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Sentio Solutions Inc.

This New Wristband Tracks Your Emotions

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Sentio Solutions Inc.

Wearable tech can help us improve everything from our professional life to our activity levels, and now there’s a wearable out there designed to boost your emotional well-being.

A prototype of the “Feel” wristband was presented in Las Vegas at last week’s Consumer Electronics Show (CES) by the startup Sentio Solutions Inc. The sleek and simple design is reminiscent of the popular fitness tracker Fitbit, and shares similarities in its concept, too. Instead of helping you keep track of your physical activity, however, Feel monitors your emotions throughout the day and sends feedback to a companion app on your phone.

Four integrated sensors in the band are constantly working to measure your body’s skin temperature, blood volume pressure, and galvanic skin response. Based on the data it gathers, the app graphs a visualization of your emotion levels throughout the day and offers personalized suggestions for stress reduction and self-improvement. Users can review how their moods were affected by where they were, who they were with, and what they were doing at any point in the day. 

Other special features available in the app include guided breathing and meditation exercises, an option to set and track emotional wellness goals, and an alert that causes the wristband to vibrate in stressful situations (in case you needed one more thing to stress about). Whether a high tech wristband can actually help to improve your mood is up for debate, but it looks a lot more stylish than a '70s-era mood ring. 

[h/t: Nerdist]

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Mario Tama, Getty Images
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People With Limited Mobility Can Now Use Amazon Alexa to Control Exoskeletons
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Mario Tama, Getty Images

One of the challenges that comes with engineering exoskeletons that compensate for limited mobility is giving control to the people who wear them. Some systems use hand controls, while others can detect faint signals in the wearer’s muscles and respond accordingly. Now one exoskeleton startup is taking advantage of a technology that’s become mainstream in recent years: voice recognition.

As Engadget reports, Bionik Laboratories has integrated Amazon’s Alexa into its ARKE lower-body exoskeleton. The apparatus is designed for people with spinal chord damage or a history of stroke or traumatic brain injury that has hindered their movement below the waist. After strapping into the suit, wearers will now be able to use it just as they would a television set or stereo enabled with Alexa. Saying “Alexa, I’m ready to stand,” brings the joints to an upright position, and the command “Alexa, I’m ready to walk” prompts the legs to move forward. An Amazon Echo device must be within hearing range for the voice control to work, so in its current state the exoskeleton is only good for making short trips within the home.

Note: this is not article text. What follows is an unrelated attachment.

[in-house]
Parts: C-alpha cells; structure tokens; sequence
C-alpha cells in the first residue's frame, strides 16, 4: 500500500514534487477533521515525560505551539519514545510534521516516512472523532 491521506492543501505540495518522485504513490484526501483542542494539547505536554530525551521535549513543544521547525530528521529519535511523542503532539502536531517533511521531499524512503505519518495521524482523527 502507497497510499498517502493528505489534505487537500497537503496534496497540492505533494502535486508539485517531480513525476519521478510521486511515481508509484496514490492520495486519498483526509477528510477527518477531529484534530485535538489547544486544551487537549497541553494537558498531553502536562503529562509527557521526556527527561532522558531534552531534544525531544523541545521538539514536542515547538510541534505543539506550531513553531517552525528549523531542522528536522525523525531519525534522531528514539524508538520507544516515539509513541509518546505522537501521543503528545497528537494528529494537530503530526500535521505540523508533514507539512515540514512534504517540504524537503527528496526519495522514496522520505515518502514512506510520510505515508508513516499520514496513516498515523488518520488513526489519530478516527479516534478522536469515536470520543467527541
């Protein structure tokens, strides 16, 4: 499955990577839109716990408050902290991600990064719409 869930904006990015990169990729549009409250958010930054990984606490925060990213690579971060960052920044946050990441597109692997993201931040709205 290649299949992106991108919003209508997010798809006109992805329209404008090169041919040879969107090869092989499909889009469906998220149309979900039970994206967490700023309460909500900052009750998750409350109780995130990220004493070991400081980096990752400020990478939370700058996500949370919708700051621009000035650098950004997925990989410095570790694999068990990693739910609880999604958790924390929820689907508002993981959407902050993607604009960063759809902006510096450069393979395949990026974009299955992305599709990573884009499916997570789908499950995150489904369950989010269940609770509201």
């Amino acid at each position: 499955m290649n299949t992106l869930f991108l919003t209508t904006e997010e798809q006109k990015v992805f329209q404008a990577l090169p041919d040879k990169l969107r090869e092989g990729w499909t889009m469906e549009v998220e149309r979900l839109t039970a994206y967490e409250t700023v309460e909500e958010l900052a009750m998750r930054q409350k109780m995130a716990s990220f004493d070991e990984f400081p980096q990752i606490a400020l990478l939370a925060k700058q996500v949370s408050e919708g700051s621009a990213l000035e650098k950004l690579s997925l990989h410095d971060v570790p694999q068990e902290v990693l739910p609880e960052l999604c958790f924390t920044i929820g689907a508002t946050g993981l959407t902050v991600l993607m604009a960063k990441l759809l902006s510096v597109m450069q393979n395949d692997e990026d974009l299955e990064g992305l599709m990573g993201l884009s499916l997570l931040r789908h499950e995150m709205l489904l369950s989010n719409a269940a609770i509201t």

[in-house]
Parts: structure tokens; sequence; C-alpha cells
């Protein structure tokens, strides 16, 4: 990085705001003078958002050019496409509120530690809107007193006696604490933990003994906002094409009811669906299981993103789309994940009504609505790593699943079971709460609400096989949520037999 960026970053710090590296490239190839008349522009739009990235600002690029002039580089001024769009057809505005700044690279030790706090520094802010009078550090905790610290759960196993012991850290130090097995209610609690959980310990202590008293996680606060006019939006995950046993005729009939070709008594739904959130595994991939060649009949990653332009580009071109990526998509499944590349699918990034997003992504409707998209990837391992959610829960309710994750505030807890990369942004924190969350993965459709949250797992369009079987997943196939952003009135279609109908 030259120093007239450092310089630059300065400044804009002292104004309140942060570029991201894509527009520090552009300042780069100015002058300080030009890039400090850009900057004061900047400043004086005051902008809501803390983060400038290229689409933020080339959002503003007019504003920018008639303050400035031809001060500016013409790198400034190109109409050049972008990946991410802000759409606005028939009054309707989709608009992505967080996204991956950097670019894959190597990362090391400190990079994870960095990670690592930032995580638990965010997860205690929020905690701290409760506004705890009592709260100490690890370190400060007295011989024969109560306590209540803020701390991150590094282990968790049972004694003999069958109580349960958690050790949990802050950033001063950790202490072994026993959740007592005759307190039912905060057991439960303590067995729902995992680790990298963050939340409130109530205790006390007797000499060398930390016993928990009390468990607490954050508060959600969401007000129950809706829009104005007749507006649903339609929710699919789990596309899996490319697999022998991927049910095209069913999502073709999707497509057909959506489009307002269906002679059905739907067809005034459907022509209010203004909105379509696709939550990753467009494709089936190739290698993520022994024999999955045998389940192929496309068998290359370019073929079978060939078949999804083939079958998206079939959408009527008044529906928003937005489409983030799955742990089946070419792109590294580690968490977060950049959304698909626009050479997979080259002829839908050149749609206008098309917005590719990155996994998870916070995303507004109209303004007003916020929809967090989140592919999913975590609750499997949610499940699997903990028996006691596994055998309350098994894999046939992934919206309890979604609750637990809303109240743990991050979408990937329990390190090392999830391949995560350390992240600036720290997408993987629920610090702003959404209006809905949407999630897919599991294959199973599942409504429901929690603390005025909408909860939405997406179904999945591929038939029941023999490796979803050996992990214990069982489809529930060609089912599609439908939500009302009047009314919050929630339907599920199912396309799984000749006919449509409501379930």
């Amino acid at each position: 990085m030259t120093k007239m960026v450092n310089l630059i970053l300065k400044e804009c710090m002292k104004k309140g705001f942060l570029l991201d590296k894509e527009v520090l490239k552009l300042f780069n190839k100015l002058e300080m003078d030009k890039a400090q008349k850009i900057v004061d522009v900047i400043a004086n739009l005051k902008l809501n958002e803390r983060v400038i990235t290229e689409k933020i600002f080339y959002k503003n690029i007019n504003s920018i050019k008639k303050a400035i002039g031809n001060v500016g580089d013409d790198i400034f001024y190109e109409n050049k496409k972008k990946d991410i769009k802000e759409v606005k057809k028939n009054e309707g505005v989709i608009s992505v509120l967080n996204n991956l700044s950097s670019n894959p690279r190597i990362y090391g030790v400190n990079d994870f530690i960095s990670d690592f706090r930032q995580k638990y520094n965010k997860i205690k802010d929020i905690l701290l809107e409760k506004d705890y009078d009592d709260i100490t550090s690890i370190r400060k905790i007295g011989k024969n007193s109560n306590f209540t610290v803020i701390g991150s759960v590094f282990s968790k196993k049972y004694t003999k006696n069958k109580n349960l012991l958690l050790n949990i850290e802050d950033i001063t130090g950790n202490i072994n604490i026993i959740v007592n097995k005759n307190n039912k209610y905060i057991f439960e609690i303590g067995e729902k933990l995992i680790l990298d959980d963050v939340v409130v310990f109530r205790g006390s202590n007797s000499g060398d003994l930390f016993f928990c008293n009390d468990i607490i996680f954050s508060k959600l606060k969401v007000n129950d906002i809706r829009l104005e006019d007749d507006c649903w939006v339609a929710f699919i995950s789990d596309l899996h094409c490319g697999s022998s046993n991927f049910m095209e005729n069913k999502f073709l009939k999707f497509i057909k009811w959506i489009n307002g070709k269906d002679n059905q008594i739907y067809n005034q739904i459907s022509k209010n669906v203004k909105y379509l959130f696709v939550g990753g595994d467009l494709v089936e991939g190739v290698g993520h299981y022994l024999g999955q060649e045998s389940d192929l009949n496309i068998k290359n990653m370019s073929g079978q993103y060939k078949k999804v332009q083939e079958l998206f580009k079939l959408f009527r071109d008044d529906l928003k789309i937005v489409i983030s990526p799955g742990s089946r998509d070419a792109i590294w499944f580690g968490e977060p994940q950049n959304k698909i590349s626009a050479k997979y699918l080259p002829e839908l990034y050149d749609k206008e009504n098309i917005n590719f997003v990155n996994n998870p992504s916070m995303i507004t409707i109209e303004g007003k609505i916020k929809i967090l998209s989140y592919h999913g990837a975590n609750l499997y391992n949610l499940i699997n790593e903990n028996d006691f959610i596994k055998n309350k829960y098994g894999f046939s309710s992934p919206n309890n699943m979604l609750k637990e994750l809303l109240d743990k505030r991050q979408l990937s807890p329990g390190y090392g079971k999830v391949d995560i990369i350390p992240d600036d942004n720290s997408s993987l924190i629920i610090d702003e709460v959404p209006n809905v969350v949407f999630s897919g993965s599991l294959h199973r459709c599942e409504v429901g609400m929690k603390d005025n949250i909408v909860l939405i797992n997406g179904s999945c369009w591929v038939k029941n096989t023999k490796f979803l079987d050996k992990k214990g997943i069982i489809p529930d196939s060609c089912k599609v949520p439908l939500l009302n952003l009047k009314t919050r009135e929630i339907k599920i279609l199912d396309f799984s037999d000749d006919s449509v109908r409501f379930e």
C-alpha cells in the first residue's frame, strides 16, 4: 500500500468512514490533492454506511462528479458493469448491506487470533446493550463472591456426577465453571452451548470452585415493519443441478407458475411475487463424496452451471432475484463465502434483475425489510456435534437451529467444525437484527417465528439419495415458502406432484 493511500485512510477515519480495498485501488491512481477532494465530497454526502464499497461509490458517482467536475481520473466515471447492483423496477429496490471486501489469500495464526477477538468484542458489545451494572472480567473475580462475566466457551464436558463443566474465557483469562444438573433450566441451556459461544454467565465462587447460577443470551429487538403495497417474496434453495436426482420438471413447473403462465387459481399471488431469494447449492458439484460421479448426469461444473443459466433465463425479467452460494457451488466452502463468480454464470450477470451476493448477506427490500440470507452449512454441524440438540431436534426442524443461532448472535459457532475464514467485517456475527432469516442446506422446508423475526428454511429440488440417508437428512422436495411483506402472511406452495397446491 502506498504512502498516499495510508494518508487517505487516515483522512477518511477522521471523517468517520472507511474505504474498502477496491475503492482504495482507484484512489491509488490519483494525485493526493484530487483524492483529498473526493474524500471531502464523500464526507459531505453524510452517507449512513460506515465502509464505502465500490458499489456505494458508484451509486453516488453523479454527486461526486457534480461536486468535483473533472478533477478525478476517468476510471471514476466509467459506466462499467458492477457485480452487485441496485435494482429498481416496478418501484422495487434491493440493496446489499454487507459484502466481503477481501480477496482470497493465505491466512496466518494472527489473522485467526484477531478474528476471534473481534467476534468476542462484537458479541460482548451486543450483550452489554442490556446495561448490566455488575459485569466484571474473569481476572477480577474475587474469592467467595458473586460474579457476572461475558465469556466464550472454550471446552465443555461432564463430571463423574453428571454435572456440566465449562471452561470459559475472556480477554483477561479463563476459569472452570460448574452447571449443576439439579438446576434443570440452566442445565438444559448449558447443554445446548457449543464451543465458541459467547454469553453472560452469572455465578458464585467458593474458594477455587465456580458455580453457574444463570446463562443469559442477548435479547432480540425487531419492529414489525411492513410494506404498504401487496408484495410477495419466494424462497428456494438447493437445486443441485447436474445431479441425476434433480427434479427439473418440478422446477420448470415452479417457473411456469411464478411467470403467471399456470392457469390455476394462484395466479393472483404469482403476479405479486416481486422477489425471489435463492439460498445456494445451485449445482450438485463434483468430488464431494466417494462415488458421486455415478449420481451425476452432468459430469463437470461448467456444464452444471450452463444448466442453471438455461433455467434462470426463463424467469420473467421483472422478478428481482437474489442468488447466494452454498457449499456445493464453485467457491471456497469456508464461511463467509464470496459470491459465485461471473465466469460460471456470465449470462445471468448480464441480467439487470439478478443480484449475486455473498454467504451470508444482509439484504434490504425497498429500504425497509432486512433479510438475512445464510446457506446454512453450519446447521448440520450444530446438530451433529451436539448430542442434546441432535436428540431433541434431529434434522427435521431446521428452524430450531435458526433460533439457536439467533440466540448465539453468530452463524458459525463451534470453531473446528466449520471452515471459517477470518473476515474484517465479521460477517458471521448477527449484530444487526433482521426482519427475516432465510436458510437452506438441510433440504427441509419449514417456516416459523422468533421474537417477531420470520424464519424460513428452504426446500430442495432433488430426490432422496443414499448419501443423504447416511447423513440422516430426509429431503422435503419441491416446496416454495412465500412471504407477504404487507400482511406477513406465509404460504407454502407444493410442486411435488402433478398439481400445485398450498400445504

Compatibility with Alexa isn’t the only modern feature Bionik worked into the design. The company also claims that ARKE is the first exoskeleton with integrated tablet control. That means if users wish to adjust their suit manually, they can do so by typing commands into a wireless touchpad. The tablet also records information that physical therapists can use to make more informed decisions when treating the patient.

Before the ARKE suit can be made available to consumers, it must first undergo clinical trials and receive approval from the FDA. If the tests go as planned Bionik hopes to have a commercial version of the product ready by 2019.

[h/t Engadget]

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iStock
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The Most Popular Emojis Around the World
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iStock

Emojis may be the closest thing we currently have to a universal language. But even between English-speaking countries, emoji-texting habits can vary greatly.

HighSpeedInternet.com recently conducted an international survey on emoji usage and used the data to make the map below.

Of the nine English-speaking countries they studied, all nine chose the basic smiley emoji as their favorite pictograph. The second-place symbols are where interesting trends start to appear: For example, respondents in Jamaica, Trinidad, the UK, and the U.S. are all partial to the teary-eyed laughing emoji. Love is also a popular theme. Texters in Canada like sending one heart, while in New Zealand they prefer two. But not every country is so wholesome: In Ireland, the most popular emoji message behind a smiley face is a double poop.

They also determined that different countries have different interpretations of the same images; while everyone seems to greet that the kissing heart face means "love you," where some countries see an innocuous food image like an eggplant or a peach for exactly what it is, other countries have a less PG-rated view of them. (Learn more about their findings here.)

HighSpeedInternet.com

It should come as no surprise that emojis are loved in the U.S., where residents report including them in over half of all text messages. Besides Trinidad, all other countries included in the survey reported using emojis in less than 25 percent of texts. For a more localized look at visual texting trends, check out this map of the most prevalent emojis in each state.

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